Zero trust, Identity, Encryption

Protecting a high-value target: Steps needed to implement zero trust in pharma

BD issued voluntary disclosures for a pair of hard-coded vulnerabilities in some of its medical devices: Pyxis and Viper LT, a BD Viper LT, an automated molecular testing system. (Photo credit by governortomwolf is licensed under CC BY 2.0)

Amid the continued surge in COVID-19 cases, the pharmaceutical sector plays a critical part in supporting the health care sector response. But research shows the majority of pharma entities are actively exposing sensitive data through unsecured or vulnerable endpoints, demonstrating how desperately the sector needs better access management and endpoint security controls.

The ongoing pandemic contributed to the strain of resources and overall security concerns within the pharma sector, which Dave Cronin, vice president and head of cyber strategy at Capgemini Americas, argues makes the pharma sector ripe for adopting a zero trust security model.

At face value, the pharma sector has the funding map and revenue coming in, as well as the expertise, focus, and “the ability to train their user community on best practices and what to do and what not to do via education,” said Cronin. Most pharma companies also have the investment into network applications and security, which can provide the needed foundation.

Indeed, while the health care sector is burdened with constrained resources and limited security staff, theoretically, the shift into zero trust would be less burdensome in the pharma sector. Cronin explained how these firms can invest more into the network and security itself, with greater ease than in most sectors.

Establishing a security baseline

Much like other sectors, the pandemic forced a shift into more remote processes. As the network edge now exists beyond the physical enterprise and employees continue to share sensitive data from anywhere, there’s a crucial need to shift away from the traditional castle-like, layered approach to security.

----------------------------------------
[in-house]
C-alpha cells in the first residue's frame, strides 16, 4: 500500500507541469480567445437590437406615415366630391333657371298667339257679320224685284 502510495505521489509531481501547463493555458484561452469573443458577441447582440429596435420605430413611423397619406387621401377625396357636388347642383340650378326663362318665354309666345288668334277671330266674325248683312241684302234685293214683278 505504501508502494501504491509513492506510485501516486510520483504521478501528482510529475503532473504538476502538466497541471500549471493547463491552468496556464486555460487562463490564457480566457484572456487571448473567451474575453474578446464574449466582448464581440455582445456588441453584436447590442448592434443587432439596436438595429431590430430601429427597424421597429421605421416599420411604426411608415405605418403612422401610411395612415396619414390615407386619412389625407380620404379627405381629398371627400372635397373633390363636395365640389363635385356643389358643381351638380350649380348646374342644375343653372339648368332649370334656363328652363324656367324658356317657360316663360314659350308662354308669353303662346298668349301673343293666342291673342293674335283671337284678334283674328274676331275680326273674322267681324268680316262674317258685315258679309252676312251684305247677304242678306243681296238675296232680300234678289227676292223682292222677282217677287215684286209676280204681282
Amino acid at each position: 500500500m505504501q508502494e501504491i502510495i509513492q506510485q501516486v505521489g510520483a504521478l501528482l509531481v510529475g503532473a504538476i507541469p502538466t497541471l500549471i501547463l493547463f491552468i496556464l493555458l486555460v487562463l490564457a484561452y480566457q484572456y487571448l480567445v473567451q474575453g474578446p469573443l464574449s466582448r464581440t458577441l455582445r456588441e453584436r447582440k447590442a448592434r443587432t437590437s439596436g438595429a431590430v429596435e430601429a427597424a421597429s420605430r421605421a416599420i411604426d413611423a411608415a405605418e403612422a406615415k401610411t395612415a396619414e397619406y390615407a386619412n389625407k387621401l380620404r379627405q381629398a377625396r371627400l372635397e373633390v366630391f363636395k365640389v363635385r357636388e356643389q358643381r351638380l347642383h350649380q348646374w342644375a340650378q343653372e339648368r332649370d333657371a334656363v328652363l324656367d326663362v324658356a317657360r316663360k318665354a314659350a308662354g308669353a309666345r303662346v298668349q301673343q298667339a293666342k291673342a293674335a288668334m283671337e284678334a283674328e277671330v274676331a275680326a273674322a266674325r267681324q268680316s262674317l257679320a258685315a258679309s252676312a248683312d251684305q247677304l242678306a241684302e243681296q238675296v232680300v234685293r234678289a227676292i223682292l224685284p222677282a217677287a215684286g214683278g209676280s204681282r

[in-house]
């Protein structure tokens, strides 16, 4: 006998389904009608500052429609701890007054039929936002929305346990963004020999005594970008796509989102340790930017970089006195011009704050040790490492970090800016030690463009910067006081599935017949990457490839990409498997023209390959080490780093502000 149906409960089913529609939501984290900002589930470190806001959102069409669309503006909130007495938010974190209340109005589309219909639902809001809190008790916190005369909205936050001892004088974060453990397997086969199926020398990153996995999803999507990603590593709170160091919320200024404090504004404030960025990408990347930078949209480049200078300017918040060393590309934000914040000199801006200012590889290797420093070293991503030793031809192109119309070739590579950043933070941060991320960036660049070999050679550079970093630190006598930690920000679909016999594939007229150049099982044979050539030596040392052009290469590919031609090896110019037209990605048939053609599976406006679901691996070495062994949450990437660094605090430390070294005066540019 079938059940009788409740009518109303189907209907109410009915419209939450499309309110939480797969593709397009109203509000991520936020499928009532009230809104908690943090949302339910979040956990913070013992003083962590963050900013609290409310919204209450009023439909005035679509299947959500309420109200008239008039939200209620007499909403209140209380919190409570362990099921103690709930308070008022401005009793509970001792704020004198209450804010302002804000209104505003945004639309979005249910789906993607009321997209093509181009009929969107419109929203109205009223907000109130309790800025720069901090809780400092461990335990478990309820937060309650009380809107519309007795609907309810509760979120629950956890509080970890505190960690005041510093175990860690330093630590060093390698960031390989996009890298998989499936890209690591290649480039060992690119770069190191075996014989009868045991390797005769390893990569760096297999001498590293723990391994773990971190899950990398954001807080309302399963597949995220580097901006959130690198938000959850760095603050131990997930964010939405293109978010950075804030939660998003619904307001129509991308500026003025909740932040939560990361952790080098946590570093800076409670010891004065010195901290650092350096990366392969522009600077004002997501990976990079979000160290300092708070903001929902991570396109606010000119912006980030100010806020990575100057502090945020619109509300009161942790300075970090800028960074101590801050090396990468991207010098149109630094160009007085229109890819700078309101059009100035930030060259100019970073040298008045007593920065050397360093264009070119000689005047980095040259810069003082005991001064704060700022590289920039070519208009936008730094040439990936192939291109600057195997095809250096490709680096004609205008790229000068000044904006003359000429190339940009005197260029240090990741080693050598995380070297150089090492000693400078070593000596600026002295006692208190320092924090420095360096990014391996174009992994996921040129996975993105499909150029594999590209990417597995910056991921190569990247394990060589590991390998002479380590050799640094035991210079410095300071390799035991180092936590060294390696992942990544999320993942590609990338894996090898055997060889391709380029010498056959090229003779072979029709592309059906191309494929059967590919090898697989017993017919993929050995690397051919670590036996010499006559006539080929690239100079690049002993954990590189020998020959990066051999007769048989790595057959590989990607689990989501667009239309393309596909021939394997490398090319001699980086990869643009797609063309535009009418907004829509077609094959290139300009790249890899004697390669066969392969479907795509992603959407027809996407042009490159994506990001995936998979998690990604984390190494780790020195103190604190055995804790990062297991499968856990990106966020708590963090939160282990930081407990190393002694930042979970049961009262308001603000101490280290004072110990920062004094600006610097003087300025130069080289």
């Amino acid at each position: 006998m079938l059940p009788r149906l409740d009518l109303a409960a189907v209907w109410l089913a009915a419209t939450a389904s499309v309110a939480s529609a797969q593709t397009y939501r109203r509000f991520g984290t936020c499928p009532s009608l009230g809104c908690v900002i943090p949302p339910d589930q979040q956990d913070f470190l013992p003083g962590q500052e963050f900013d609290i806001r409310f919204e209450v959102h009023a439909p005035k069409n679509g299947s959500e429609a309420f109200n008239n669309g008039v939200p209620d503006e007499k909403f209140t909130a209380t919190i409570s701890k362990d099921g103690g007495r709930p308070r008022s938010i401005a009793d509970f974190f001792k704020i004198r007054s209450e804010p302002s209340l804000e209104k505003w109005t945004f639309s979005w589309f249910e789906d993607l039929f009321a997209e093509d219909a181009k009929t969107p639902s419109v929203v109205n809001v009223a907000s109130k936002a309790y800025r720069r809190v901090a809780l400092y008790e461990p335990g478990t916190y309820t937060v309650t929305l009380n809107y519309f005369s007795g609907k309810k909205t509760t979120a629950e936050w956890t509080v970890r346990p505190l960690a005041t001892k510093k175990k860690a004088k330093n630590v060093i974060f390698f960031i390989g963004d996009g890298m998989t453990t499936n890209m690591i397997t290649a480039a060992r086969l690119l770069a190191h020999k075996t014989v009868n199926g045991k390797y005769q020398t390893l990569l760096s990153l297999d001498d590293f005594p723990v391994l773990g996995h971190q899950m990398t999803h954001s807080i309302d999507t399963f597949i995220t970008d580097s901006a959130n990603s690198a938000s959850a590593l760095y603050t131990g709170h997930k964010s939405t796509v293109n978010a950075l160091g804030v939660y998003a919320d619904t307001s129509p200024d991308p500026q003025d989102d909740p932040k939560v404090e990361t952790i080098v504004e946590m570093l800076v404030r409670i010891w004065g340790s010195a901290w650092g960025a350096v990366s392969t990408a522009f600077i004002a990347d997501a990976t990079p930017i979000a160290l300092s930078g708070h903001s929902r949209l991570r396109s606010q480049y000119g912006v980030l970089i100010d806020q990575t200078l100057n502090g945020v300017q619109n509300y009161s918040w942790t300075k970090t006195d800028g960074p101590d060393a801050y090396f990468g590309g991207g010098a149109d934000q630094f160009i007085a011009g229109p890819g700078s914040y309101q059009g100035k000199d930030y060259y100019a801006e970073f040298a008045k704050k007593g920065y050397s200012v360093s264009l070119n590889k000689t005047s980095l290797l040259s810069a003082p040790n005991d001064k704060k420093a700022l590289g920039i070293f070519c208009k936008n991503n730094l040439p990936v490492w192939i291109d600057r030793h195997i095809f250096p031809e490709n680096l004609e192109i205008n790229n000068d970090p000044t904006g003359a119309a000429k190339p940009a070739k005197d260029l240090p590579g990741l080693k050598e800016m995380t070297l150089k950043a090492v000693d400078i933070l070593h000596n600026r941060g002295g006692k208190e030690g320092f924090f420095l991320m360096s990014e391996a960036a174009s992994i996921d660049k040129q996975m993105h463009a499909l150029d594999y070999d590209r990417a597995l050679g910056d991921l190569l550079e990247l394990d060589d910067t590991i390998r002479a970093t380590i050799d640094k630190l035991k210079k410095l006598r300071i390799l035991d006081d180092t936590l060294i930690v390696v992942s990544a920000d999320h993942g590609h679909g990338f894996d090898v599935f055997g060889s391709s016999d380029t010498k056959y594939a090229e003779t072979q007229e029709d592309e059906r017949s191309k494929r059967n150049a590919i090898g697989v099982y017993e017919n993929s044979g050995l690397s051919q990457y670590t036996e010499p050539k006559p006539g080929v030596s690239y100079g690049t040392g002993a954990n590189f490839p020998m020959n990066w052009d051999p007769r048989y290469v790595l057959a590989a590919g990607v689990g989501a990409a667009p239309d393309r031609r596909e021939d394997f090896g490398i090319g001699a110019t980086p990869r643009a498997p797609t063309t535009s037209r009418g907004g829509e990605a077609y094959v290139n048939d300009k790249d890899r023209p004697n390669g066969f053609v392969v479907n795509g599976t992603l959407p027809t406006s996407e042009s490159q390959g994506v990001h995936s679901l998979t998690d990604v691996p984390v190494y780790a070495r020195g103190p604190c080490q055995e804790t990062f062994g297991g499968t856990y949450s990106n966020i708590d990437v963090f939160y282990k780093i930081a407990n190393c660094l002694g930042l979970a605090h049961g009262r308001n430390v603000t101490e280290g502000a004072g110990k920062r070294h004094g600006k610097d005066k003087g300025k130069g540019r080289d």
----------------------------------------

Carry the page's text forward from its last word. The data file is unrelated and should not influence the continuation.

To Cronin, the focus has been on maintaining access to data outside of the business and the myriad of problems tied to these new tech adoptions, while hackers continue to target the highly valuable data. 

“Intellectual data is really the crown jewels of the pharmaceutical industry itself,” said Cronin. But the secondary piece is the trial data and information on the participants, the personally identifiable information and related information, like Social Security numbers. If that information is compromised, it can “trigger a lot of fines, bad press, and problems.”

By adopting a “trust no one” mentality, the sector could better protect highly targeted, valuable data. But Cronin notes that a lot of these entities don’t know where they stand in terms of their security posture and should seek out a third-party consultant to perform an overall risk assessment to find their standing in the market.

The baseline assessment can determine if the pharma entity is employing the appropriate controls and where they are on the maturity scale in their cyber environment. If a pharma entity determines their rudimentary score is below average, “where they’re behind the times compared to their peers,” the next phase is to obtain a buy-in from the executives to move the needle.

Cronin explains the message to the board should be clear: “We need to do something here. Not only are we not compliant, but we have a lot of risk.”

“Risk is an important thing to assess and be able to communicate upstream, as the more risk, the more damage. You don’t want to be on the front page of the paper,” said Cronin. “You’re establishing a roadmap for an organization based on risk.”

The list should prioritize high-risk items to address first, whether that be the implementation of technology or making enterprise changes. The next steps will include fixing current implementations and then establishing 60- and 90-day plans, as well as longer term projects over the course of the year.